We've seen the MCAD guys doing their part to build bridges to ECAD platforms. Now the ECAD folks are starting to lay out their own strategies for building tighter integration between MCAD programs and their own electronics design automation (EDA) tool suites.
Cadence Design Systems, in particular, recently elaborated on its strategy to improve collaboration between the mechanical and electrical design groups. In addition to a years-long collaboration with PTC, Cadence just recently stepped up its partnership with Dassault Syst่mes to enable greater control and management of semiconductor design data.
Specifically, Cadence and Dassault collaborated to build out APIs and interfaces between Cadence Allegro PCB Designer tools and Enovia Synchronicity DesignSync Data Manager, a platform built on the Enovia PDM platform to specifically handle the hardware and software data in semiconductor products.
Cadence is collaborating with Dassault and PTC to build integration between its Allegro PCB Designer tools and MCAD platforms.
While Cadence software is essential for helping OEMs develop silicon IP, MCAD tools are the critical tool set for the original device manufacturer (ODM) counterparts, which are making the physical enclosures that house the electronic designs. Design work has traditionally been handled by siloed systems, and while collaboration between these two entities is critical, it's traditionally been done via mostly manual methods, leaving too much room for error and introducing delays into the design cycle that are just not acceptable, given the demands of today's competitive markets.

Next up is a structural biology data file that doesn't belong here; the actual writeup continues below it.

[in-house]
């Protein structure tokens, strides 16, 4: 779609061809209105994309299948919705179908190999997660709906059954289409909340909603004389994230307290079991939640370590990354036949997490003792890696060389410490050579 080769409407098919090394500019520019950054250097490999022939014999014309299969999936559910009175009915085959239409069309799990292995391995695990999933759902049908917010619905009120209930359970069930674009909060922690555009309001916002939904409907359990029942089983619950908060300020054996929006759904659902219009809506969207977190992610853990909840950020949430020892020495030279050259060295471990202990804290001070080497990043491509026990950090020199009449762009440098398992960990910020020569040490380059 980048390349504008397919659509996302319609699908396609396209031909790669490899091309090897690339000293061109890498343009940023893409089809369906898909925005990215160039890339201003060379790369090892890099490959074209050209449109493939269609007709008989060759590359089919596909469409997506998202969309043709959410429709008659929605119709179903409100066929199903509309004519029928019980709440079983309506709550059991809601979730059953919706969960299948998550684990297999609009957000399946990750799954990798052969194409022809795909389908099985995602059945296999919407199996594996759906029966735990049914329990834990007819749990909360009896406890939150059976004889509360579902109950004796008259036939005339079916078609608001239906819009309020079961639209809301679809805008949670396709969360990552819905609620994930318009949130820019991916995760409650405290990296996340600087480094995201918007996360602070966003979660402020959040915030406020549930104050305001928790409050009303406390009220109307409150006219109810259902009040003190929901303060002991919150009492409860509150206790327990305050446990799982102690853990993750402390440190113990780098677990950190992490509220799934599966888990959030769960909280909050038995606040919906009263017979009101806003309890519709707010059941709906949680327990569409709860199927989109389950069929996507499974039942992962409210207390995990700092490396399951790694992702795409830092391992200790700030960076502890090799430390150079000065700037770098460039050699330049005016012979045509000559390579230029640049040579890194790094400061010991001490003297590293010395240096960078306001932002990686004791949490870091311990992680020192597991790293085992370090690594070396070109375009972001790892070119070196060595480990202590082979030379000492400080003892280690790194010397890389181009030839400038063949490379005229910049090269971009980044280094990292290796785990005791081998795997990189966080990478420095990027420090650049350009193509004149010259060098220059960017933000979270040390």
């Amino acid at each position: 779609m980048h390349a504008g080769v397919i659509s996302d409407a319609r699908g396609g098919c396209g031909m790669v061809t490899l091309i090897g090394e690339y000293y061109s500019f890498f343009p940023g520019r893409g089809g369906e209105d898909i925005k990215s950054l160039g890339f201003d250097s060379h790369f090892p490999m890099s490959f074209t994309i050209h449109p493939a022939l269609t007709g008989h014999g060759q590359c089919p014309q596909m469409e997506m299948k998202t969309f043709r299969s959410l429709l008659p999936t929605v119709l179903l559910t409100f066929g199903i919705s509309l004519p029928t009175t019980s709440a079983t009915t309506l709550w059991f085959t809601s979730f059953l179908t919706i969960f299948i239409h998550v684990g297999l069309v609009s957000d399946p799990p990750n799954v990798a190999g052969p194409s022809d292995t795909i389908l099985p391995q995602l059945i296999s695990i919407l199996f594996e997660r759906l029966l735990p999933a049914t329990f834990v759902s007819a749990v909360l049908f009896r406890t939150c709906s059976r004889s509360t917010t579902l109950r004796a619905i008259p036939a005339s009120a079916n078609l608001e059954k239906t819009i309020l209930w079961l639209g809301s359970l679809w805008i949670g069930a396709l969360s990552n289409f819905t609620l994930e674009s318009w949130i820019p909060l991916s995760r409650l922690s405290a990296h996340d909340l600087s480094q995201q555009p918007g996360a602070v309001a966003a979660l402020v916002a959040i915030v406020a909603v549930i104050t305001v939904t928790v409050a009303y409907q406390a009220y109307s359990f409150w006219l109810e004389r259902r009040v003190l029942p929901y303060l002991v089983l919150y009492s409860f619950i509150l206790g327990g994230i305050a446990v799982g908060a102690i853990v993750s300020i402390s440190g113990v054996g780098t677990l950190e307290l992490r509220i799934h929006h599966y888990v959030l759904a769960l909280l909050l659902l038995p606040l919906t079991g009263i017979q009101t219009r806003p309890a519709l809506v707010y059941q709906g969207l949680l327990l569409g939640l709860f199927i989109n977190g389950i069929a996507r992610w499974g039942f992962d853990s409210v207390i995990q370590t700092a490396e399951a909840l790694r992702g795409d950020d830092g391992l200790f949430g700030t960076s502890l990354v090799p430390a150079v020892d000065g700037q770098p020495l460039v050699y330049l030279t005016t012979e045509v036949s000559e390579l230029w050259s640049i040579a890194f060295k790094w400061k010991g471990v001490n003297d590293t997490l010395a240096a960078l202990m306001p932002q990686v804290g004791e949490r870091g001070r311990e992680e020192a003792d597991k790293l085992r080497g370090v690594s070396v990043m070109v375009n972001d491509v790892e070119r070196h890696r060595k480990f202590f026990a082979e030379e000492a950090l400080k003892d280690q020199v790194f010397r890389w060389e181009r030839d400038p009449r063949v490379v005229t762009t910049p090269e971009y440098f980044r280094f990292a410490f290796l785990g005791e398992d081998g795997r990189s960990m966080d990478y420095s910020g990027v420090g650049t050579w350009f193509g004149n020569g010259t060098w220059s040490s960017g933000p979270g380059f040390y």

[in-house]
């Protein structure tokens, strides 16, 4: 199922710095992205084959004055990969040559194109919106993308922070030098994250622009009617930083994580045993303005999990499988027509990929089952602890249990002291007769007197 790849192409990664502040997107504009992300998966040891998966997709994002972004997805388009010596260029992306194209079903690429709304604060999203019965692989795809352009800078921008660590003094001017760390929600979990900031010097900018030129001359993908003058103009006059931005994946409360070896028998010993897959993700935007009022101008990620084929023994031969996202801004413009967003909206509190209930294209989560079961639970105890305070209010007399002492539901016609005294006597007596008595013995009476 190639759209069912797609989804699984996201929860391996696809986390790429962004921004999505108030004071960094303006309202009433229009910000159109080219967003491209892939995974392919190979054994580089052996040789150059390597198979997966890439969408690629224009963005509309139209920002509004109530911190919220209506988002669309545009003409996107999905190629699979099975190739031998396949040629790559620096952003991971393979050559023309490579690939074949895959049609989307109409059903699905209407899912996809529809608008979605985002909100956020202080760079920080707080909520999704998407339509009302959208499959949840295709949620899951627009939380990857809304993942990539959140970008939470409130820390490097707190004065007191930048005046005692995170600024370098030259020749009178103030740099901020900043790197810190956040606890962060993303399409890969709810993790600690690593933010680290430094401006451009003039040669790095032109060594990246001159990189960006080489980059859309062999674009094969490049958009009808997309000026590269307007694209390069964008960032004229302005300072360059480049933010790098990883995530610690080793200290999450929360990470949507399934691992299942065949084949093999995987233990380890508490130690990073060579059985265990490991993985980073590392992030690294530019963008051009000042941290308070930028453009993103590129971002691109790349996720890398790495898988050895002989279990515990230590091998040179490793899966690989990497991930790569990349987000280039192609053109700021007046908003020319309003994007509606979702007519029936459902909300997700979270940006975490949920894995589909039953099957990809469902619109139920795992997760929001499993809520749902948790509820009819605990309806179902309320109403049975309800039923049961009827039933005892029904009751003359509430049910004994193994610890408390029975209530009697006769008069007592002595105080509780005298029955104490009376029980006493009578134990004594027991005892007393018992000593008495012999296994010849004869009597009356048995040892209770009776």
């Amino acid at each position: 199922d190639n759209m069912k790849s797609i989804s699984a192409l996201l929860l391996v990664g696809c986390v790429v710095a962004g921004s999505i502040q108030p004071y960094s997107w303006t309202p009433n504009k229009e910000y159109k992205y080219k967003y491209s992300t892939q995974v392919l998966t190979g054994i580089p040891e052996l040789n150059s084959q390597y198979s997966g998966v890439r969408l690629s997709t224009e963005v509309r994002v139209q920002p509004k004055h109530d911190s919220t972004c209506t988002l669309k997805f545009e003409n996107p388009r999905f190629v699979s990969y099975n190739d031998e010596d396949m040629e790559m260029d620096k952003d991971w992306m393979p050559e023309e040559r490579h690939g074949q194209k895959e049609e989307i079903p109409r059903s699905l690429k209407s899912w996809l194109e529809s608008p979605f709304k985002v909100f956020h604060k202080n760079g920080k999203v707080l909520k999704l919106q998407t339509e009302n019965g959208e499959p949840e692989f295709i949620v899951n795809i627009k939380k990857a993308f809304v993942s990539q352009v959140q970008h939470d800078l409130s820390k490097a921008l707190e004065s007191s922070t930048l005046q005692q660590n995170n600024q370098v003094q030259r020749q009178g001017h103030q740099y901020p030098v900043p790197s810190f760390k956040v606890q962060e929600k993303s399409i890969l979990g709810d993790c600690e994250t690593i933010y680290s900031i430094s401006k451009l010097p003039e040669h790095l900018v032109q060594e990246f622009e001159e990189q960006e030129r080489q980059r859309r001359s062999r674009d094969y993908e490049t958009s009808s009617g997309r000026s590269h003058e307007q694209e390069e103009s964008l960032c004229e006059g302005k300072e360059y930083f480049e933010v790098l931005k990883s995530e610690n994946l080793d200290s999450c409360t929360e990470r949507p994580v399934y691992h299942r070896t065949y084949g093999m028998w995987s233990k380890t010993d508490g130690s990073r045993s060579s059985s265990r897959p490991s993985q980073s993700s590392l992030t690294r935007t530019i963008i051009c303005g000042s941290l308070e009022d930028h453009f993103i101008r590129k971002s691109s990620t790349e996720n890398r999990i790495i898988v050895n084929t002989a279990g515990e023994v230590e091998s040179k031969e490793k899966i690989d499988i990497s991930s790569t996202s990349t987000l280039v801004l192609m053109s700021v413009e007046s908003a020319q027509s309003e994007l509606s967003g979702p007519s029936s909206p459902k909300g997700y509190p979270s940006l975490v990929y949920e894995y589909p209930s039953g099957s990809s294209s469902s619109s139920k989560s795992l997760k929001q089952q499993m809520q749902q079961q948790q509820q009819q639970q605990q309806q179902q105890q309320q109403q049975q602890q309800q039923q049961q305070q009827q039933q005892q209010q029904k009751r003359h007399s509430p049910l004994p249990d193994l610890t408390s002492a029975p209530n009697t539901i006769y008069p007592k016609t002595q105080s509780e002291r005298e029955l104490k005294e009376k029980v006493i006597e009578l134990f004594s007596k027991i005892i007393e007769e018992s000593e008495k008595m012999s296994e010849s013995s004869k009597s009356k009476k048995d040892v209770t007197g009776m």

Moreover, as circuitry gets further miniaturized, and as continual performance enhancements up the ante in terms of power, the electronics and enclosure design teams really need to be collaborating on a much more formal and structured basis, according to Dave Desharnais, group director, product marketing, for Cadence's Silicon Realization Group. "The IC is so sensitive today that teams have to be cognizant of where things go, but there's been a big gap in communications," Desharnais explained to us. "Our customers have to deal with the broader package and the bill of materials."
That's where the partnerships with Dassault and PTC come in. By building connectors to their MCAD and PLM suites and by incorporating the tools in Cadence's design flows, customers, especially those that have globally dispersed teams working on the silicon/package/board piece in addition to a separate team on the enclosures (basically, everyone), will have a foundation for collaborating and real-time data sharing with the requisite version controls and structures that keep every one on the same page when it comes to design changes.
"By putting these products into our systems and into our flow, we allow our customers access to the full silicon, board, and enclosure data," Desharnais said. "By driving those linkages into the flow, the integration is much simpler for the user."
Dasharnais says the integration between the PTC and Dassault products can be tapped whether customers are running on-premises versions of Cadence software on their own servers or if they're tapping Cadence's software-as-a-service solutions.
Moving forward, expect more from Cadence on this front. Dasharnais says the firm sees lots of opportunity to provide services and solutions that foster collaboration between OEMs and ODMs, and the MCAD/ECAD bridge is the start and the core building block.